Tuesday, November 15, 2011

Days 316-317: To Let Go

I didn't post about this at the time because I'm a reasonable person (for the most part!) and filter some things that I allow to be "out there". On Sunday evening, I got a call from a friend at church who knows our heart for adoption, and told me about a little girl who needed a home. Without going into details, Casey and I felt that this was something to look into.

We've had some situations like this come up before. Sometimes you hear of someone who is pregnant or some other situation where there is a need for a child to be adopted. All of those instances have been dead-ends (obviously, otherwise I would have another child, duh!), and so I went into this news with a grain of salt, not anticipating anything really.

This time was different though. It was a little bit harder to swallow than other things. As it turned out, this little girl wasn't being relinquished for adoption, although with the little bit of history that I heard, it sounds like that is what will be best for her. That's what was difficult.

It wasn't even that I wasn't going to bring her home. It wasn't that I felt like we were the right family for her and I was disappointed that she wasn't going to join our family. Those thoughts weren't even an issue for me.

It was knowing enough about the situation, and enough about the foster system in our country to know that the road ahead of this little one will be a lot tougher than it would be if she were adopted. That's what broke my heart this week.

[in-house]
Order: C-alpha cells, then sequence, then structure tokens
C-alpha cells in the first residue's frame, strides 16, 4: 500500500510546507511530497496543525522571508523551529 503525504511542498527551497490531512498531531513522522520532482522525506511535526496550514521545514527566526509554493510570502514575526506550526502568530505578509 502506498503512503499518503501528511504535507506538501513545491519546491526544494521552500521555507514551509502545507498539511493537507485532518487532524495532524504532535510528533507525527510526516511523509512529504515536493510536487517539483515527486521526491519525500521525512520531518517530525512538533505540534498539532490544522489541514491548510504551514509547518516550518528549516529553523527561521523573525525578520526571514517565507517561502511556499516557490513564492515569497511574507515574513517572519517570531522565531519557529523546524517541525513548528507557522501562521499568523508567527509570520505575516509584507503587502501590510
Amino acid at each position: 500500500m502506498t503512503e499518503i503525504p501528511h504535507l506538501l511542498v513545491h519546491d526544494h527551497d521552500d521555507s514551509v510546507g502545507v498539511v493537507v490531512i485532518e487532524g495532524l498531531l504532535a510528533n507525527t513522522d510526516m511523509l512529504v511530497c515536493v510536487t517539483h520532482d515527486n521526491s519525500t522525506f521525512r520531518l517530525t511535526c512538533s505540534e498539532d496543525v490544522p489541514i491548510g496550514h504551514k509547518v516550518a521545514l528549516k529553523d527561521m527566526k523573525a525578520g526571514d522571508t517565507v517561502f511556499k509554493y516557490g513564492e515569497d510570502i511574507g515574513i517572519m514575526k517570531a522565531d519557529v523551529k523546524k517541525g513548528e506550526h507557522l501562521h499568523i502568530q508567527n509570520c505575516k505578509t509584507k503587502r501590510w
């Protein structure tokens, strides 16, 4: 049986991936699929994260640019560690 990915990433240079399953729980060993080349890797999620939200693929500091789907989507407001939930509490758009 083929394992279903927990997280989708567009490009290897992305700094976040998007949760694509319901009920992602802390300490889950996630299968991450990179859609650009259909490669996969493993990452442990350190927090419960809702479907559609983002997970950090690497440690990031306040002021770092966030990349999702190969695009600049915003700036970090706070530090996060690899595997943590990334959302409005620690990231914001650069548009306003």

I began to think anew about the choice that my own birth mother made. I don't know the circumstances of my birth or the issues that surrounded her. The most important thing that I do know is that she let me go. She made a choice that most likely tore her apart inside, but she faced what was most hurtful and difficult to give me the best that I could have.

What she did has had arguably the most profound influence on my entire life. Her selfless act put me into my family where I heard and received the gospel, and as I think about every circumstance in my life from the places I've lived, to the people I've met, to the very family I belong to, all can be traced back to that one moment when she resolved to let me go.

Her choice points me to God's love, a love that is willing to give everything so that I can live. Her choice teaches me that parenting should always look selfless.

Birth mothers are the unsung heroes of adoption stories. We look at the families, and the journey they go through to decide to adopt and walk through the process. We marvel at the transformation in a child's life when they go from being an orphan to a part of their new family. But we often overlook the amazing, powerful and important decision that a child's first parent makes.

(Sometimes an adoption doesn't look like that, I know, but in most cases there is someone who is letting go.)

So looking through the lens that I have at the situation that was dropped in my lap this week, I guess maybe one can see how this one got to me. Because I personally know the impact of a selfless act in my life, and because I know what kind of life I was potentially saved from, my heart breaks when I hear of a little girl that isn't given what I have been given.

Why? I don't know. I don't know what God has in store for this little girl. I don't know what he has in mind for his glory in her life. I do know that he knows. He knows exactly what he is doing, and he will do all things for his glory.

That is the only comfort I have as I think about her future. Because my God is so big, and strong and mighty, I know that comfort is enough.

Lord, you know every detail of S****'s life, and all the people in it. 
You have a plan for her, 
and I pray that you would protect her and that she would learn your truths at an early age. 
Lord, I pray that the truth of the gospel would take root in her heart so that she can face every situation knowing that all will be worked for your glory. 
Protect her heart.

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